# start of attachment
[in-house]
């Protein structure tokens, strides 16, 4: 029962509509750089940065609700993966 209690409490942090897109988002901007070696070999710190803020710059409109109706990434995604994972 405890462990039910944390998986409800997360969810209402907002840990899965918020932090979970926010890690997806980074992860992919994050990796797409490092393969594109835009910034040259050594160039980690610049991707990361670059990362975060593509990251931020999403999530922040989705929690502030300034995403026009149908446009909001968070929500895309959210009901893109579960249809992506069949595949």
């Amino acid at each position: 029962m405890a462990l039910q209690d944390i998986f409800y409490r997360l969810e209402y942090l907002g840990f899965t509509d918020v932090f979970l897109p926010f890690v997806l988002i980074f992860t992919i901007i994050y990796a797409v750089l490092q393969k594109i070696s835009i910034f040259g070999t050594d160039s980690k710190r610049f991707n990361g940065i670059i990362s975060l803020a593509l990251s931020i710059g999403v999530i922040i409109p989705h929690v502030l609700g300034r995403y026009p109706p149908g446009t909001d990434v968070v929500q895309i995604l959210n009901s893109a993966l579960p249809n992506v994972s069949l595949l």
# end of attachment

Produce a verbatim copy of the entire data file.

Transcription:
[in-house]
């Protein structure tokens, strides 16, 4: 029962509509750089940065609700993966 209690409490942090897109988002901007070696070999710190803020710059409109109706990434995604994972 405890462990039910944390998986409800997360969810209402907002840990899965918020932090979970926010890690997806980074992860992919994050990796797409490092393969594109835009910034040259050594160039980690610049991707990361670059990362975060593509990251931020999403999530922040989705929690502030300034995403026009149908446009909001968070929500895309959210009901893109579960249809992506069949595949």
């Amino acid at each position: 029962m405890a462990l039910q209690d944390i998986f409800y409490r997360l969810e209402y942090l907002g840990f899965t509509d918020v932090f979970l897109p926010f890690v997806l988002i980074f992860t992919i901007i994050y990796a797409v750089l490092q393969k594109i070696s835009i910034f040259g070999t050594d160039s980690k710190r610049f991707n990361g940065i670059i990362s975060l803020a593509l990251s931020i710059g999403v999530i922040i409109p989705h929690v502030l609700g300034r995403y026009p109706p149908g446009t909001d990434v968070v929500q895309i995604l959210n009901s893109a993966l579960p249809n992506v994972s069949l595949l």